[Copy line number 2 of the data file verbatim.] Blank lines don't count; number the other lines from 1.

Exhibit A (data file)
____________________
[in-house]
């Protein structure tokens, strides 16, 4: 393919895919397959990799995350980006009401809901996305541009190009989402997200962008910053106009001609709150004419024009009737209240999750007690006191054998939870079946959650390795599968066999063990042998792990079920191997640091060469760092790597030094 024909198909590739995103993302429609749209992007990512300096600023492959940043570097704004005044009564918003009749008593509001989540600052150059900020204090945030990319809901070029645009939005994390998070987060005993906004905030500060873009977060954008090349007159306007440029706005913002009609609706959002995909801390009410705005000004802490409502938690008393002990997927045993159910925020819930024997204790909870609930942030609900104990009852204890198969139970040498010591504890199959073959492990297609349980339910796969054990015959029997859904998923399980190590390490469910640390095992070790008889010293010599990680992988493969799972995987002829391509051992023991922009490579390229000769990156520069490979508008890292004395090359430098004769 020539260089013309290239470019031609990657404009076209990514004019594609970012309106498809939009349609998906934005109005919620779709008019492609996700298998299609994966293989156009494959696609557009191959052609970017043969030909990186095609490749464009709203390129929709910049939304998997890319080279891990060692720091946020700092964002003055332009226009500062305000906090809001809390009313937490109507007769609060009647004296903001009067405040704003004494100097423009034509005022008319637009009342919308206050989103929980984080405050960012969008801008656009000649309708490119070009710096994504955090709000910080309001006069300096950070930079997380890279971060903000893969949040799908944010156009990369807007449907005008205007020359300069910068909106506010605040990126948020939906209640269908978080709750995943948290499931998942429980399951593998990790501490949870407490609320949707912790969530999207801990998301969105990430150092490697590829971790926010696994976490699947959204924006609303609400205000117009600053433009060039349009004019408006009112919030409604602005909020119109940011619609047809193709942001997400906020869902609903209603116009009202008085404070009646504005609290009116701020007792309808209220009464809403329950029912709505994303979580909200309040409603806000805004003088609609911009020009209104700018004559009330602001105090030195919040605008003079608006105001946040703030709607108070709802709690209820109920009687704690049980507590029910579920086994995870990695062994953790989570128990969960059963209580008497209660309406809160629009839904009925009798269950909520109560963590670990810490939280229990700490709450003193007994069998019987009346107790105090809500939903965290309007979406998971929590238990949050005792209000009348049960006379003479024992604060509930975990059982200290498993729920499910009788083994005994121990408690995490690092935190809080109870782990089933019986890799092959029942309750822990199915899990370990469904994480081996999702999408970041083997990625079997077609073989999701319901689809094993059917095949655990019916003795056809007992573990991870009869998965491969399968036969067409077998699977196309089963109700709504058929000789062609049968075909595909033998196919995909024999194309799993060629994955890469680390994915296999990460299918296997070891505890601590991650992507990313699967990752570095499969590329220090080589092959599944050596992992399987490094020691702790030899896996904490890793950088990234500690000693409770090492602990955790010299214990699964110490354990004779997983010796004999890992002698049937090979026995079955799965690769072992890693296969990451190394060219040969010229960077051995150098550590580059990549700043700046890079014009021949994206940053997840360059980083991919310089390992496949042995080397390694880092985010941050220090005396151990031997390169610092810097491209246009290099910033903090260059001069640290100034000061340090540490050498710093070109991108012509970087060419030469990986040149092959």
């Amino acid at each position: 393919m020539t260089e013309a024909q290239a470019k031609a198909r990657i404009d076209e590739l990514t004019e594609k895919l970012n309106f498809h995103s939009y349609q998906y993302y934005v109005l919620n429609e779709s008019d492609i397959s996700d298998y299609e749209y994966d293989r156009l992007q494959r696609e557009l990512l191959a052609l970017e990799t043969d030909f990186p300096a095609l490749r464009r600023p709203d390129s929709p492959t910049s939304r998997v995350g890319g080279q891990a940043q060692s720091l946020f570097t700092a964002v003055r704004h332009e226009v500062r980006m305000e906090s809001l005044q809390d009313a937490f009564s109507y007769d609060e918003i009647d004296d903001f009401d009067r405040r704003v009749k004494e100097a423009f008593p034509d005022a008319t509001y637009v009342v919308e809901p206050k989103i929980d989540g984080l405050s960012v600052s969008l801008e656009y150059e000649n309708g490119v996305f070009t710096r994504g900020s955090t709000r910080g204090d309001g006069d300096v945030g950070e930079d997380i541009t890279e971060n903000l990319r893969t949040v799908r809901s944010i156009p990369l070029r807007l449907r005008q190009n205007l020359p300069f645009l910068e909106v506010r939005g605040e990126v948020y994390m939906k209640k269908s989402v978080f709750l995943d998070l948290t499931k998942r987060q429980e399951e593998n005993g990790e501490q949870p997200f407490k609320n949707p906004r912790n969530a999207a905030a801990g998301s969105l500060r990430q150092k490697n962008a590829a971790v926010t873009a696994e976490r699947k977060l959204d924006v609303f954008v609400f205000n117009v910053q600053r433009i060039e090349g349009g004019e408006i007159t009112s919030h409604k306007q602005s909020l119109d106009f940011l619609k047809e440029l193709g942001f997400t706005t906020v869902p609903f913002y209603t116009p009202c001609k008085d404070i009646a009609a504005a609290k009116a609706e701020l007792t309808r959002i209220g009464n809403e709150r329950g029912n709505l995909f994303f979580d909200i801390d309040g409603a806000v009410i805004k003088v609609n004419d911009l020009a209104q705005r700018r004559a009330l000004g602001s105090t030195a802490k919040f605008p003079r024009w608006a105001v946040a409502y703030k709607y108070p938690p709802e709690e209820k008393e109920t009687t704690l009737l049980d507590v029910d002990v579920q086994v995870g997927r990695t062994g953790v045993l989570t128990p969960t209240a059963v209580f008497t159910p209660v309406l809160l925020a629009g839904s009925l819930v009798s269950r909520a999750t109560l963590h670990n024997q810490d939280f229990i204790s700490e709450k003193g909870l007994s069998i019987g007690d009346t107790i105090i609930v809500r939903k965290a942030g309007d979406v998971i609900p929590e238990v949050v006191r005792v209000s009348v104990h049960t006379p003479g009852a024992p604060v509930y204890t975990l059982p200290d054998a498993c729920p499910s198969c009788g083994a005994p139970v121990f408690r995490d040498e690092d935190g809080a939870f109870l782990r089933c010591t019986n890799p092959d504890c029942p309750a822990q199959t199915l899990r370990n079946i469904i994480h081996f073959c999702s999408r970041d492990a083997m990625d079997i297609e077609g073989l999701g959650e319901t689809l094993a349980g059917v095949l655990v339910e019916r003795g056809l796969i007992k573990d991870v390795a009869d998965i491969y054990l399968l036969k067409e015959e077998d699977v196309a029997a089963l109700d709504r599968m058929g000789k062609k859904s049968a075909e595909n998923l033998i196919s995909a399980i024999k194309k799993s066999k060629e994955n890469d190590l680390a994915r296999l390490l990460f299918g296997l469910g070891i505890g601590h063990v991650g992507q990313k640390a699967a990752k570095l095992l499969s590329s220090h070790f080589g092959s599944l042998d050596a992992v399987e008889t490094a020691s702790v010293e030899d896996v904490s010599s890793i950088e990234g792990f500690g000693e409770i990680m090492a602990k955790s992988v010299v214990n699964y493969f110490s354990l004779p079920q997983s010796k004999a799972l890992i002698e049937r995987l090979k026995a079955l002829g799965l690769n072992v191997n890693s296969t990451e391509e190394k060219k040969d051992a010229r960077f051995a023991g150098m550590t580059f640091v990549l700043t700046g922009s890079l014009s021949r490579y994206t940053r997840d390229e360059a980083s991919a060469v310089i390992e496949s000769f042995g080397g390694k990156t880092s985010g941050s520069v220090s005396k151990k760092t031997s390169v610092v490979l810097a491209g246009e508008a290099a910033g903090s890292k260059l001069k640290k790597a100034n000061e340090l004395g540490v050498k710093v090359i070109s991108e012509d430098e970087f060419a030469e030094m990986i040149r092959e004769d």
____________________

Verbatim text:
């Protein structure tokens, strides 16, 4: 393919895919397959990799995350980006009401809901996305541009190009989402997200962008910053106009001609709150004419024009009737209240999750007690006191054998939870079946959650390795599968066999063990042998792990079920191997640091060469760092790597030094 024909198909590739995103993302429609749209992007990512300096600023492959940043570097704004005044009564918003009749008593509001989540600052150059900020204090945030990319809901070029645009939005994390998070987060005993906004905030500060873009977060954008090349007159306007440029706005913002009609609706959002995909801390009410705005000004802490409502938690008393002990997927045993159910925020819930024997204790909870609930942030609900104990009852204890198969139970040498010591504890199959073959492990297609349980339910796969054990015959029997859904998923399980190590390490469910640390095992070790008889010293010599990680992988493969799972995987002829391509051992023991922009490579390229000769990156520069490979508008890292004395090359430098004769 020539260089013309290239470019031609990657404009076209990514004019594609970012309106498809939009349609998906934005109005919620779709008019492609996700298998299609994966293989156009494959696609557009191959052609970017043969030909990186095609490749464009709203390129929709910049939304998997890319080279891990060692720091946020700092964002003055332009226009500062305000906090809001809390009313937490109507007769609060009647004296903001009067405040704003004494100097423009034509005022008319637009009342919308206050989103929980984080405050960012969008801008656009000649309708490119070009710096994504955090709000910080309001006069300096950070930079997380890279971060903000893969949040799908944010156009990369807007449907005008205007020359300069910068909106506010605040990126948020939906209640269908978080709750995943948290499931998942429980399951593998990790501490949870407490609320949707912790969530999207801990998301969105990430150092490697590829971790926010696994976490699947959204924006609303609400205000117009600053433009060039349009004019408006009112919030409604602005909020119109940011619609047809193709942001997400906020869902609903209603116009009202008085404070009646504005609290009116701020007792309808209220009464809403329950029912709505994303979580909200309040409603806000805004003088609609911009020009209104700018004559009330602001105090030195919040605008003079608006105001946040703030709607108070709802709690209820109920009687704690049980507590029910579920086994995870990695062994953790989570128990969960059963209580008497209660309406809160629009839904009925009798269950909520109560963590670990810490939280229990700490709450003193007994069998019987009346107790105090809500939903965290309007979406998971929590238990949050005792209000009348049960006379003479024992604060509930975990059982200290498993729920499910009788083994005994121990408690995490690092935190809080109870782990089933019986890799092959029942309750822990199915899990370990469904994480081996999702999408970041083997990625079997077609073989999701319901689809094993059917095949655990019916003795056809007992573990991870009869998965491969399968036969067409077998699977196309089963109700709504058929000789062609049968075909595909033998196919995909024999194309799993060629994955890469680390994915296999990460299918296997070891505890601590991650992507990313699967990752570095499969590329220090080589092959599944050596992992399987490094020691702790030899896996904490890793950088990234500690000693409770090492602990955790010299214990699964110490354990004779997983010796004999890992002698049937090979026995079955799965690769072992890693296969990451190394060219040969010229960077051995150098550590580059990549700043700046890079014009021949994206940053997840360059980083991919310089390992496949042995080397390694880092985010941050220090005396151990031997390169610092810097491209246009290099910033903090260059001069640290100034000061340090540490050498710093070109991108012509970087060419030469990986040149092959």